Edit: Shame about GFWL though and the awful DLC treatment we got though. Minerva’s Den like a year later, and then with zero announcement and only available through Microsoft’s terrible site where it was hardly visible either? I’d be surprised if it sold even 1000 copies.

    • edit says:

      I was pretty impressed with what I saw of Bioshock 2 on a friend’s machine, but GFWL has been a deterrent. Worth it?

    • Lars Westergren says:


      In my opinion, yes. Bioshock and Batman series are the only ones I like enough to forgive the inclusion of GFWL. Just remember to create an “offline profile” to minimize the hassle.

  3. Syra says:

    I’m increasingly interested in this, but naughty dog’s new game trumped everything at the vgas by far.

    Also the mass effect3 trailer was possibly one of the worst made trailers of all time.

    • karthink says:

      With you on the mass effect trailer. To begin with It looked like space CoD, and that’s not even considering the trailer on its own merits. BW’s marketing department is not helping.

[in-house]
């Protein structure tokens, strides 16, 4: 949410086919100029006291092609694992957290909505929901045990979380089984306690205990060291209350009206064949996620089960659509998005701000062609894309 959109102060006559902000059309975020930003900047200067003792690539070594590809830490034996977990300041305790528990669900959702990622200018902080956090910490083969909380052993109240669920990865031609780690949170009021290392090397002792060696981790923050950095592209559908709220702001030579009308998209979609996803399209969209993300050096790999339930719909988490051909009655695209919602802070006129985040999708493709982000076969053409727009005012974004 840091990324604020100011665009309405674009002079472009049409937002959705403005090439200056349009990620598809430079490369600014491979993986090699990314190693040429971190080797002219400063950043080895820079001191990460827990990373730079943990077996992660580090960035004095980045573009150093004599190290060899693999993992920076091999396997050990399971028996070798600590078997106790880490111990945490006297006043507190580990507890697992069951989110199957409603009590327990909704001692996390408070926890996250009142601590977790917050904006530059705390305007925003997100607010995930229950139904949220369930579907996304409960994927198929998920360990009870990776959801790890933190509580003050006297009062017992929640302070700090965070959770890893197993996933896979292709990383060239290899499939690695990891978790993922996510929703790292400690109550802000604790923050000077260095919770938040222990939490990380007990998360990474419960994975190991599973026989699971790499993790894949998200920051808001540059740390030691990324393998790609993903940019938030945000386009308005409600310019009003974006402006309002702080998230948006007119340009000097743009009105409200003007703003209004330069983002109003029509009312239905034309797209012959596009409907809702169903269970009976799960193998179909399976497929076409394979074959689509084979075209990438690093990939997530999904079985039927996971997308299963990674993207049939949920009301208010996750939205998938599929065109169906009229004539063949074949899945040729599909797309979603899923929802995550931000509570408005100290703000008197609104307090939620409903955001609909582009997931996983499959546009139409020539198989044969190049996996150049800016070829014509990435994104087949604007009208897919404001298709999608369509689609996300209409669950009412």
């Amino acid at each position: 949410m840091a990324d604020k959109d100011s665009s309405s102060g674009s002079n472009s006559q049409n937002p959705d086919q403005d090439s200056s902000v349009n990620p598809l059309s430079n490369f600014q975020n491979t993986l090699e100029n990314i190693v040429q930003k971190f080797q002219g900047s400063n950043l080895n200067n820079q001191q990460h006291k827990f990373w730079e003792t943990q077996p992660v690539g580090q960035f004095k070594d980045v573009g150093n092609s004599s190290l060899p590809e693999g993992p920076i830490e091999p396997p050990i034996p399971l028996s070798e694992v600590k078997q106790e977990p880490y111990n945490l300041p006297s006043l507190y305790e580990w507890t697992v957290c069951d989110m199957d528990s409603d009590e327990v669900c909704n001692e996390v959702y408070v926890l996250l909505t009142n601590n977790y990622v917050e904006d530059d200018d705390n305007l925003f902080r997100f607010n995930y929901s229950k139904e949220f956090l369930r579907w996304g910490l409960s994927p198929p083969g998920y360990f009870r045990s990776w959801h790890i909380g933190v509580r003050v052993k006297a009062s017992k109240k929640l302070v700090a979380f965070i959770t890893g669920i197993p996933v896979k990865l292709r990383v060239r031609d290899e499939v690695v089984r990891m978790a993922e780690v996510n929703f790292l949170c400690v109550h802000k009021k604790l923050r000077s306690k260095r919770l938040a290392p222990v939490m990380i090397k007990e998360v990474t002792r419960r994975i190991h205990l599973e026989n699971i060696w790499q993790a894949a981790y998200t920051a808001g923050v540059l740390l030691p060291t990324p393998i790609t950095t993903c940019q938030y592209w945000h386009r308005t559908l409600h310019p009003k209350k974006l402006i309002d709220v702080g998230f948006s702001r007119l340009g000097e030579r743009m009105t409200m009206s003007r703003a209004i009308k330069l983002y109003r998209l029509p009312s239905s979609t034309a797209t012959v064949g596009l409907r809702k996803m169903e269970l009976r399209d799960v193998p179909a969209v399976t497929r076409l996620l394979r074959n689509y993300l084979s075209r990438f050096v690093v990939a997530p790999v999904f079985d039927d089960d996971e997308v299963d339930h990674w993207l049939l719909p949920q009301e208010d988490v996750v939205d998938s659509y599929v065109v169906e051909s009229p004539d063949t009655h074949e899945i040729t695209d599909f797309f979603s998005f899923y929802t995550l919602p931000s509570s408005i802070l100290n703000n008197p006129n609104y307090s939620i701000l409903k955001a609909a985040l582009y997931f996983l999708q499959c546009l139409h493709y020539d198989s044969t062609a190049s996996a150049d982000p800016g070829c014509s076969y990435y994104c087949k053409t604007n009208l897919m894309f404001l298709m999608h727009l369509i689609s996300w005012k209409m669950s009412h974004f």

• woodsey says:

      After all the speculation I was hoping for something rather more remarkable than another post-apocalyptic NYC.

      At least set it in another freaking city if we have to keep running through the same motions over and over again. The monster design was quite interesting, I guess.

    • westyfield says:

      I thought the ME3 trailer was alright, actually. It was nice to see some straight-up Shepard being moderately badass/shit exploding as is shit’s wont, instead of more co-op rubbish.

    • ulix says:

      So “City with buildings ~20 floors high” MUST be NYC, and cannot be any other city?

    • The Infamous Woodchuck says:


      Well, it can be chicago, bur really? chicago? why would a dev make such an awfully risky move?!
      NYC is much safer and plus with so many blockbuster games these days located in New york, the players will buy this one too right? Right?!

      ‘sigh’ devs this days. so many potential and Innovation wasted. guess corporate greed beats them all
      atleast we still have the indi… oh wait.

    • westyfield says:

      Also lol at thresher maws on Earth. It looked more like Tuchanka to me, though I didn’t really notice whether the buildings were ruined or not.

    • MSJ says:

      Yes, it was Tuchanka. The Cerberus News Network once reported that some krogans believe in the existence of a giant thresher maw that is widely regarded as myth.

  4. maxsil says:

    Well, for what i know, the game will probably be mediocre.

    I mean, sort-of quick time events, 2 weapons limits, a TALKING protagonist with a fully fleshed out story, etc.